Cape Town - Youth, one of the best movies I’ve seen in a long time, is essentially a mediation on old age and what really matters in the end.
Much of the action – or inaction – is set at a Swiss spa where aged bodies, wrapped in fluffy white dressing gowns, shuffle towards hot springs where they float, momentarily relived from decrepitude. Stars that once shone bright – revered movie directors, celebrity football players and ancient tycoons all congregate to find temporary relief in the healing waters.
Youth was a perfect prelude to my annual pilgrimage to the natural hot springs in Citrusdal, where, nestled beneath the Koue Bokkeveld Mountains, rests Capetonians answer to the Swiss spa, known laconically as The Baths. It might not have doctors in white coats administering vitamin injections, nor the once famous, but the waters are just as healing and can be enjoyed at a mere fraction of the price.
As far as I’m concerned, no Cape Town winter would be complete without a trip to the Baths.
Just when the cold has reached its zenith, especially if you see snow on the mountains, it’s time to pack your swimsuit and head to the baths. It’s also a great trip to make when it’s raining. The sensation of cool raindrops falling on your head as your body luxuriates in hot water is an inexplicably pleasing experience.
The baths consists of two pools – one 43 degrees – the other a chilly 18 degrees Celsius in winter. There is some scientific notion about the benefits of alternately pleasing and shocking your body, but whatever the theory, like most people I usually skip the cool pool and bob about blissfully in the hot pool.
In case the pool does not ease your knotty muscles sufficiently, the spa room provides five Jacuzzis, unlike Jacuzzis I have encountered anywhere else. Elsewhere, a Jacuzzi summons up an image of a tub of water bubbling gently like champagne. But at the Baths it’s as though invisible and determined firefighters are aiming fire hydrant hoses at your muscles which get pummelled into happy submission.
Each of the five spa rooms are named, rather strangely, after the oxen that were present when the springs were discovered in the 1700s. It is rumoured that one unfortunate oxen, Kolberg, stumbled into a hole, which on closer inspection, proved to be a hot water spring.
The baths went through a bloody period when they were used as a military post where white stock farmers fought off the indigenous Khoi San. The VOC (Dutch Indian Company) took over the baths which were frequented by many prominent Cape families and other notables, such as Carl Thunberg, the father of South African Botany, and Francis Masson, Kew’s esteemed English gardener. But because the the Baths were far from Cape Town they fell into disrepair.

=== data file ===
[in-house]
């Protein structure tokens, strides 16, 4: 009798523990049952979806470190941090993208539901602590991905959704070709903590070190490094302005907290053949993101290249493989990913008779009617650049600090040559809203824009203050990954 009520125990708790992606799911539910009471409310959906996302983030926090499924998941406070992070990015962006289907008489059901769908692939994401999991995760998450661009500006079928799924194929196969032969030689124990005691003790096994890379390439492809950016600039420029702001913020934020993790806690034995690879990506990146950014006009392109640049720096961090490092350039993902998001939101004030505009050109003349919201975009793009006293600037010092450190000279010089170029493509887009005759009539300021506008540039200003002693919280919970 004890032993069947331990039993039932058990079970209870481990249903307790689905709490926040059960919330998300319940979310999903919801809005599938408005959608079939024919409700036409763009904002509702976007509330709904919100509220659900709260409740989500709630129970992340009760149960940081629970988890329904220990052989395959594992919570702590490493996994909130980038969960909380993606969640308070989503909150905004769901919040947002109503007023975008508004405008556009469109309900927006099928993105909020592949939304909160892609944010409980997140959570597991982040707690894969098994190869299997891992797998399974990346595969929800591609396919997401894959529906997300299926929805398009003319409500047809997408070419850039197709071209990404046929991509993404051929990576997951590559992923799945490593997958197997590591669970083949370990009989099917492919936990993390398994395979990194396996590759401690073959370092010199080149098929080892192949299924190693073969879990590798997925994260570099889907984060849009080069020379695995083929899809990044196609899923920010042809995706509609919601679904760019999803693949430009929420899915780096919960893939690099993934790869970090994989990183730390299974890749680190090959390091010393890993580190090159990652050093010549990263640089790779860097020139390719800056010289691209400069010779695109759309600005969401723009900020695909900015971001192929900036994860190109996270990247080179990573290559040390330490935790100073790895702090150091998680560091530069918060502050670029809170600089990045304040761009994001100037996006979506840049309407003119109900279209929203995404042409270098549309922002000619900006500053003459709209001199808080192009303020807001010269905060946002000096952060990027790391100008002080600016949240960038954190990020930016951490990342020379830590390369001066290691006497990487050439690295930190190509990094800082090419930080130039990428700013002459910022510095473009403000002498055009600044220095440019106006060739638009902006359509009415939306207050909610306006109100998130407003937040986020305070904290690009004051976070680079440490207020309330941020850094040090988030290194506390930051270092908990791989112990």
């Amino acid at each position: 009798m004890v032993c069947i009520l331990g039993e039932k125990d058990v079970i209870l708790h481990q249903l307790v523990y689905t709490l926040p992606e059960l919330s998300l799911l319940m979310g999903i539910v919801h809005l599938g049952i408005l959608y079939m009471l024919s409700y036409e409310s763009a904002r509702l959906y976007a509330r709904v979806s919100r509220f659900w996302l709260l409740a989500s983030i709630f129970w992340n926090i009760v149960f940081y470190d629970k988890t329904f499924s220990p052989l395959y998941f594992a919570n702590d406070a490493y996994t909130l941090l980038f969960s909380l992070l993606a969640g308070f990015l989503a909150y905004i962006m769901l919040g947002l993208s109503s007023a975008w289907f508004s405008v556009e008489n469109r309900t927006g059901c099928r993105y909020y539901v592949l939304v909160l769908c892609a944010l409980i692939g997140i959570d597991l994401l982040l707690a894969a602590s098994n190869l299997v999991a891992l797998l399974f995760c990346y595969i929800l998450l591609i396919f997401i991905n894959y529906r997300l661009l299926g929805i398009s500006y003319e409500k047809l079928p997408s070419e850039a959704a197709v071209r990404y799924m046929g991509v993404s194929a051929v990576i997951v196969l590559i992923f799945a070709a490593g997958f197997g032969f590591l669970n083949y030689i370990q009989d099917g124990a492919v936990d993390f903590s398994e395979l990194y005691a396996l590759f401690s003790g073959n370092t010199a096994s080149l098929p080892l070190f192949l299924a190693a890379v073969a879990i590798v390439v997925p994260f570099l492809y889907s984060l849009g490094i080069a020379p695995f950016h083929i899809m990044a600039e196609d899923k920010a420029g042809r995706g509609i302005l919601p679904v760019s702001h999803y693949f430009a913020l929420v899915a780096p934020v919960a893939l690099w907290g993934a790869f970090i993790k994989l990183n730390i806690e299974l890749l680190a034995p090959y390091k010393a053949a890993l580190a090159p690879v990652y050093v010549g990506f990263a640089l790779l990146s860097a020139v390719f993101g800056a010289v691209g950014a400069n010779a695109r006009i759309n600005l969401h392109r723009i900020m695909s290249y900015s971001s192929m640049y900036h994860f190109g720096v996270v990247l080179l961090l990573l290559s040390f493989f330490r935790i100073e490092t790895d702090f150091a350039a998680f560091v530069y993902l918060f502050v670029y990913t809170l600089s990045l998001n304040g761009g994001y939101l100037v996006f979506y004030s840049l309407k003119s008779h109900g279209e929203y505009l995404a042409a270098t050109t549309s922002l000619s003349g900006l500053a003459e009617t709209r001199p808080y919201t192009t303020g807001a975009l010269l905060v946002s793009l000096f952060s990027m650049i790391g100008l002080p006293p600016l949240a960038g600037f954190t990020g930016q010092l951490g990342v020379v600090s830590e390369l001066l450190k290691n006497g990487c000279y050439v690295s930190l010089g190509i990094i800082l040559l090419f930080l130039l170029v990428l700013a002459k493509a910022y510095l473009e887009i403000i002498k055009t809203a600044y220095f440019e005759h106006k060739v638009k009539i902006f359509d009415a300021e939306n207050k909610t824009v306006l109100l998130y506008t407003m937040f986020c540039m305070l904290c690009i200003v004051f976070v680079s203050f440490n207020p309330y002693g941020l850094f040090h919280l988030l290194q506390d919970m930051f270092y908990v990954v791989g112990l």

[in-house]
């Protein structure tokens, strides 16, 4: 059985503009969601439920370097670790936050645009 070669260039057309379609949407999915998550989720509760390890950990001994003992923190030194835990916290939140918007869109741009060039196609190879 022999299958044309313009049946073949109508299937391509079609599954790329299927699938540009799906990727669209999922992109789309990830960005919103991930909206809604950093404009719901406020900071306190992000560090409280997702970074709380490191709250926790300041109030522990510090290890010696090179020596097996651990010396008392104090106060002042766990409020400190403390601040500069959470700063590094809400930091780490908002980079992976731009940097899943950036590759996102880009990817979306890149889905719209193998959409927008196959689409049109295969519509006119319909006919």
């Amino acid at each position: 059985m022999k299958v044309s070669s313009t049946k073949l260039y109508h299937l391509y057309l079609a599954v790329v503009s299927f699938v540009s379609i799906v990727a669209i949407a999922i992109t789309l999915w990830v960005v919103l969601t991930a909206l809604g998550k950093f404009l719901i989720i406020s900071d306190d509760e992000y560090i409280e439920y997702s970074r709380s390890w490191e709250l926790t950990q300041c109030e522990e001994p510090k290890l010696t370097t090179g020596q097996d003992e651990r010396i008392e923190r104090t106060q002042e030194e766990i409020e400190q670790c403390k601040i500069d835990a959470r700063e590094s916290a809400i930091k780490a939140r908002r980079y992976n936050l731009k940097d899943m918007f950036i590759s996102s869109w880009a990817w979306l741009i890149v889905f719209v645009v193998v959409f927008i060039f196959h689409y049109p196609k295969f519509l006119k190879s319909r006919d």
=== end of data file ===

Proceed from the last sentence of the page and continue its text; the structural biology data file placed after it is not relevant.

It was James McGregor, described as a “short, stocky Scot” by Hazel Hall in Taking the Waters – The History of the Olifants River Warm Baths, who bought The Baths in 1903, and with the help of his three sons, built the infrastructure of the resort as it is today. The resort remained in the McGregor family for over a century until July 15 last year when the new owner, Etienne Strydom, took ownership.
Resort manager, Manie Gordon, who has worked at the Baths for 22 years, shows me the main eye that feeds the spa. This together with a few arterial spas deliver over 105 000 litres of water per hour. All the water from the spa is recycled and used on the farms nearby, which is perhaps why the locally grown oranges have such a distinctive glow.
In the surrounding area, other spas mimicking the baths, heat the water and pump it into guests baths, But the Baths, with a capital B, is the real McCoy. The spring is an artisanal well: Water that gathers in the Koue Bokkeveld Mountains sinks through sandstone until it reaches a depth where the earth is scorching hot. Pressure builds up forcing the water beneath the Oliphant’s river and forcing it upwards until it emerges in the Kloof at 43°C.
“Taking the waters” is an ancient practice, first recorded in Babylonian and Greek times and an annual ritual espoused by the wealthy aristocratic classes until the 1940s when, with the rise of antibiotics and pharmaceutical medicine, natural cures became less fashionable. Citrusdal might be less resplendent than the world’s great spa cities, such as Bath in England and Baden-Baden in Germany, but the naturally occurring healing properties attributed to the water are just the same. The water, rich in minerals and trace elements such as calcium and potassium, indubitably soothes muscles, improves blood circulation and detoxifies the body’s lymphatic system.
It also banishes insomnia. You will need to factor in several additional hours to spend sleeping during your visit. Twenty minutes in the hot pool is a fail-safe soporific.
Writing in his diary in 1840, William Man recorded in that “the water looked so tempting that none of us could resist, so our horses were turned to graze, our packs were opened, and we each of us had a glorious dip.” One and a half centuries later the water is still giving just as much pleasure. Mrs Braak, who is on a week long holiday with her extended family, sighs, “Oh its lovely” as she slips into the water for the very first time.